Instagram spotted testing hiding Likes count on photos from audience

“A version of Instagram that hides the number of Likes a post receives from other people has been spotted”

Facebook-owned Instagram seems to be working on hiding the Like count for photos on the platform. This unreleased feature, discovered by noted app researcher Jane Manchun Wong within Android app’s code, aims to make sure users focus on the content shared, rather than the statistics. Only the user who shared the photo would be able to see the number of likes it received. However, Instagram, in a statement claimed that it isn’t testing the feature at the moment.

An Instagram spokesperson in a statement, said, “We’re not testing this at the moment, but exploring ways to reduce pressure on Instagram is something we’re always thinking about.”

This move comes just days after the British Information Commissioner’s Office has recommended that social networking platforms such as Instagram and Snapchat offer the option to turn off likes and “streaks” that encourage users to keep posting. The agency also aims to improve the safety and privacy of young users. If introduced, this Instagram feature would be a massive change and, as the company states, might encourage users to focus on content rather than likes. Since Instagram is declining any such tests, it needs to be seen if the feature would ever make its way to the public.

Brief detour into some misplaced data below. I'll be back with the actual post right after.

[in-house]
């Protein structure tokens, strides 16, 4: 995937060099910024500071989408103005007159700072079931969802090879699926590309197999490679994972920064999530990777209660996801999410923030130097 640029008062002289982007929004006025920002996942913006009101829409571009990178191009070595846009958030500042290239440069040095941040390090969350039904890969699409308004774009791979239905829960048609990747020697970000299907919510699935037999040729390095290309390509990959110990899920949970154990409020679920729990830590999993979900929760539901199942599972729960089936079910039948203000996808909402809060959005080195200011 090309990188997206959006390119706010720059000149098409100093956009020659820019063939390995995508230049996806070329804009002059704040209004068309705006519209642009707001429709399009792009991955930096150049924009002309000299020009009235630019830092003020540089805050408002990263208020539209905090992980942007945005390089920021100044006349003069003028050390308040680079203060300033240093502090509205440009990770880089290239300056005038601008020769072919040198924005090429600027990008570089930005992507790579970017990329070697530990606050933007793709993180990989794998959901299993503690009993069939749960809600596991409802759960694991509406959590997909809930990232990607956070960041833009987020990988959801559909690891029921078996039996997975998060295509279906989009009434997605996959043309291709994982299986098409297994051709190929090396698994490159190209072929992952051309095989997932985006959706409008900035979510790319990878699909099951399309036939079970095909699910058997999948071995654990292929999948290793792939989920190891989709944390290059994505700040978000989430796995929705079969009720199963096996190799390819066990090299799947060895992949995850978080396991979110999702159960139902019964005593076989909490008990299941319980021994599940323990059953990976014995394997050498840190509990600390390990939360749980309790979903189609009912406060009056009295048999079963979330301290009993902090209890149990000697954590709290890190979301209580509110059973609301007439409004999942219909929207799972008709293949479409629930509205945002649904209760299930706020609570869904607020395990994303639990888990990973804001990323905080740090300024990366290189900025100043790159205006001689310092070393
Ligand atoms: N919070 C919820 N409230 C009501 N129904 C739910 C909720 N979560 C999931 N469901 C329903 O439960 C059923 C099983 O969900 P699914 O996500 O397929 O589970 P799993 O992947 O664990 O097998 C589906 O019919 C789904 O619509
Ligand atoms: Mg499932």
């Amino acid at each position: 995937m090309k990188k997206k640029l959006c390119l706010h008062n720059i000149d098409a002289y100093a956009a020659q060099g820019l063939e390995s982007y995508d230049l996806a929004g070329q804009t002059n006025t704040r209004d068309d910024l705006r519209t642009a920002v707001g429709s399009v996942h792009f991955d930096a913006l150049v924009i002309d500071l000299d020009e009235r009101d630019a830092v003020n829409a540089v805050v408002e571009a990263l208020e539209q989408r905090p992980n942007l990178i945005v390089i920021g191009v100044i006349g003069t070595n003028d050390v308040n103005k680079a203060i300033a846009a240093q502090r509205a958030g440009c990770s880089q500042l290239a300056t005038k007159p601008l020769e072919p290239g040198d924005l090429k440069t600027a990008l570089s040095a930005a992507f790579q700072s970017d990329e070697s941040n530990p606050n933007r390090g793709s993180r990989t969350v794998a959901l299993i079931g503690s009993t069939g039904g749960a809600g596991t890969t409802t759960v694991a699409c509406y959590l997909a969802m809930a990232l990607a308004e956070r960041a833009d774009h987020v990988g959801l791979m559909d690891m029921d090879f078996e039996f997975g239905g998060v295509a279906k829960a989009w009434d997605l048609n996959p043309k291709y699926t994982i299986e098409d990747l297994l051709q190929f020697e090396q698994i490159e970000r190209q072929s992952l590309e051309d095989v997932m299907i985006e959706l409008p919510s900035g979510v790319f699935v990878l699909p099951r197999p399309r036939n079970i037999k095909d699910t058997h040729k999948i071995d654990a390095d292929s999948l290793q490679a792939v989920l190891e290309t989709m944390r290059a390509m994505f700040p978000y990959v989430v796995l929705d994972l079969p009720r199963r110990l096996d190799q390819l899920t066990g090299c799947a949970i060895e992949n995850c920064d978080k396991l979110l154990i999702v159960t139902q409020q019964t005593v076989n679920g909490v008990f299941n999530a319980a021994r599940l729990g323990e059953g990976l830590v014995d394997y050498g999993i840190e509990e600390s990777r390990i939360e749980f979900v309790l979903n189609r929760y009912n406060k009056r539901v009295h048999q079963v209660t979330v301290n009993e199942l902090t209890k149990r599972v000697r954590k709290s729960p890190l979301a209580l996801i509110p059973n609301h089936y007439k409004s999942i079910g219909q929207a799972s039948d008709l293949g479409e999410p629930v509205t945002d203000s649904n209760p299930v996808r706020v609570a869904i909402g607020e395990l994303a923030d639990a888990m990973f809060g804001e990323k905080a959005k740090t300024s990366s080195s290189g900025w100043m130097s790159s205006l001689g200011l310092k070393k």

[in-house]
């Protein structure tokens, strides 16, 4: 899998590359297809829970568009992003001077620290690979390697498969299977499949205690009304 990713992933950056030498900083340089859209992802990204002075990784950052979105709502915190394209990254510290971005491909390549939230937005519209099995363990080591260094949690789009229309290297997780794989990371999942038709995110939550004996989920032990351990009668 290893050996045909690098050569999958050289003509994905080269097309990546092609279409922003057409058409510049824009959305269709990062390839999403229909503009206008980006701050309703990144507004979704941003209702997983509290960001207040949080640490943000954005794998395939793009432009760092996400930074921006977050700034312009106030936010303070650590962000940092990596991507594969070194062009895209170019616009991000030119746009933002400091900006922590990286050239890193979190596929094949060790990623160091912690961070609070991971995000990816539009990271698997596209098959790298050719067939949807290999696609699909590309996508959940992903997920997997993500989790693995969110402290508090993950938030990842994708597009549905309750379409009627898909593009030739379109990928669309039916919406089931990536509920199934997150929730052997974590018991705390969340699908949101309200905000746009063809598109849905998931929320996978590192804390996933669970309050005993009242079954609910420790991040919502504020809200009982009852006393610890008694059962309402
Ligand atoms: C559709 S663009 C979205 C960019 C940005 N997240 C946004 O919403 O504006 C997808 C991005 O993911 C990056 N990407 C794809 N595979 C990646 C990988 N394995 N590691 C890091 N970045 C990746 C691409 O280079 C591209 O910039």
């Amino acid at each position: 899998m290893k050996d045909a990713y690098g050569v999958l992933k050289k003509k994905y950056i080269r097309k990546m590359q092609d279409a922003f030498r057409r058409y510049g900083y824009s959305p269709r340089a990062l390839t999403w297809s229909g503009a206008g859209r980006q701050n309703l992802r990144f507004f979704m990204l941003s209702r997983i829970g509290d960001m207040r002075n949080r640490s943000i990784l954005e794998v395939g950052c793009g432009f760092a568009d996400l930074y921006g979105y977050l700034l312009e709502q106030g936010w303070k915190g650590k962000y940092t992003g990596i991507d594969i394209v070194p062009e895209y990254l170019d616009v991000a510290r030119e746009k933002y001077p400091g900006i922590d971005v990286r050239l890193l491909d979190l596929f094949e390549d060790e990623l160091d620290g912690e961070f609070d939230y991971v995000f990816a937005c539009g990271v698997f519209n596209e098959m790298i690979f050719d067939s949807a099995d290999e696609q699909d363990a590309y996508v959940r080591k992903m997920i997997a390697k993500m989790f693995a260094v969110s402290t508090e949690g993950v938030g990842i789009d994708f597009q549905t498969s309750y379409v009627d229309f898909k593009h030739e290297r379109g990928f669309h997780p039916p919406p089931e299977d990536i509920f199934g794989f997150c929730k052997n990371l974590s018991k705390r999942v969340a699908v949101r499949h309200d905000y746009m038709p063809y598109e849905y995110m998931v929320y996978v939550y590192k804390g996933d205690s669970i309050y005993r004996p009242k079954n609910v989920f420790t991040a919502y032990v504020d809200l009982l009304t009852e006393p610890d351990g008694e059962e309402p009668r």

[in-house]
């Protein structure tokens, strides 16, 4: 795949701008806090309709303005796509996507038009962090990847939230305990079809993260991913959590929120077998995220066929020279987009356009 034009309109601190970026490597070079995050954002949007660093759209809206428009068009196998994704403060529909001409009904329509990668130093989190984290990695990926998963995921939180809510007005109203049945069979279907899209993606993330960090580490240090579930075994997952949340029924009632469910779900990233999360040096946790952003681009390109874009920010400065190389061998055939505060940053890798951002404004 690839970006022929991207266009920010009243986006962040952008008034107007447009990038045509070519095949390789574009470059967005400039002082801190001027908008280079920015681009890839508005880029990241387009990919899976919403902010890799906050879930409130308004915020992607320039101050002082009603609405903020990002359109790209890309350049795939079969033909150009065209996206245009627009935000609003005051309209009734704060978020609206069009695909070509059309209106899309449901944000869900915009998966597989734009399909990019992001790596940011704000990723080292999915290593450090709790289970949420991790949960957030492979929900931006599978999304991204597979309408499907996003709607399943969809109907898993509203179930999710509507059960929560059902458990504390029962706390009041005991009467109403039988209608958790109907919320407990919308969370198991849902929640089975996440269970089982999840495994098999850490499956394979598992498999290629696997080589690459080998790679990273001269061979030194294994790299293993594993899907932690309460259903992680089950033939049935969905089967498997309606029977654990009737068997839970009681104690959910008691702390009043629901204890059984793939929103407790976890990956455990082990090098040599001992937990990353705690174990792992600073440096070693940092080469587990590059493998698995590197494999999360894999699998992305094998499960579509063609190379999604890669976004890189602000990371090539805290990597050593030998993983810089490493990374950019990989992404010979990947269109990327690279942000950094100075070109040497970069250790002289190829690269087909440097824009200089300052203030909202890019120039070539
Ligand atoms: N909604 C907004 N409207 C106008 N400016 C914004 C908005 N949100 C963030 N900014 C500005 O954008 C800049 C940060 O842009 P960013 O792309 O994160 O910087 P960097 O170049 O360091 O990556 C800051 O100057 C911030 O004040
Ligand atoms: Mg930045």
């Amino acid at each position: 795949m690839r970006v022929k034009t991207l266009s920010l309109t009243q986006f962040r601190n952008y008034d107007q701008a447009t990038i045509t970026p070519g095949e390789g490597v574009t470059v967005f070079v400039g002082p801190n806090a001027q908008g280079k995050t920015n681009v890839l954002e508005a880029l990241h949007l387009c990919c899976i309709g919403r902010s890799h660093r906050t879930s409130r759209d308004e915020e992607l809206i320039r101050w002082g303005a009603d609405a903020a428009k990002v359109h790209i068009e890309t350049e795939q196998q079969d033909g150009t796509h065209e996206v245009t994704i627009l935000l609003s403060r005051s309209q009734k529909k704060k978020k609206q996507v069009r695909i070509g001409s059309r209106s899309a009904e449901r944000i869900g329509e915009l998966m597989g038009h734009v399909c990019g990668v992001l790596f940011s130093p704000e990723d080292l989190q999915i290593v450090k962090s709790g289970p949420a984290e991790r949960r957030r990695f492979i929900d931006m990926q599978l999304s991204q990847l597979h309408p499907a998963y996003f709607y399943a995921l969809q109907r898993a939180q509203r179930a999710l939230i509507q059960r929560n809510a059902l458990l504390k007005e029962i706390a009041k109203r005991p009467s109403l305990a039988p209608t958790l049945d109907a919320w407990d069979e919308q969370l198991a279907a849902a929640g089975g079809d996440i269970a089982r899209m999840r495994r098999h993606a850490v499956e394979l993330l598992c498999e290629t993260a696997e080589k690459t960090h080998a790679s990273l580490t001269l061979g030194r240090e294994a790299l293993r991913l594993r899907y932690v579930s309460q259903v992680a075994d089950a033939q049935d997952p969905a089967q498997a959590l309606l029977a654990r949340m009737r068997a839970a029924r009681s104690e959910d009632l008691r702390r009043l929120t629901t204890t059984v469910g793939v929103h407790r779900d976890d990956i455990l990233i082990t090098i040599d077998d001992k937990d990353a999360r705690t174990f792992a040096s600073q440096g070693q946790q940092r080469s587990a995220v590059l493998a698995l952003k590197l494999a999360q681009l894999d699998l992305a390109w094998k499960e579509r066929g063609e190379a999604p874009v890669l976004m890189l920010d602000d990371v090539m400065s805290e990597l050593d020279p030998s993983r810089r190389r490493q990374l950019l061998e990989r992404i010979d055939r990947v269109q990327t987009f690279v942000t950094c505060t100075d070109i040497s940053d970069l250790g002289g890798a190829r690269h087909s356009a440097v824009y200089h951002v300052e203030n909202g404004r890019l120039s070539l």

Instagram recently introduced the ability to directly check out on the platform for shopping, ensuring users will never have to leave the app to make payments, thus making it easier and hassle-free to make purchases. At the moment, a limited number of brands will use Checkout, including Nike, Adidas, Dior, H&M, Zara, Prada, and more.

Sai Krishna is a close follower of tech and everything that has the word 'smart' involved. This makes him passionate to write about everything revolving around the world of technology. He can always be seen surfing the web and while he’s not working, you can find him re-watching Seinfeld and reading comics.
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VIAThe Verge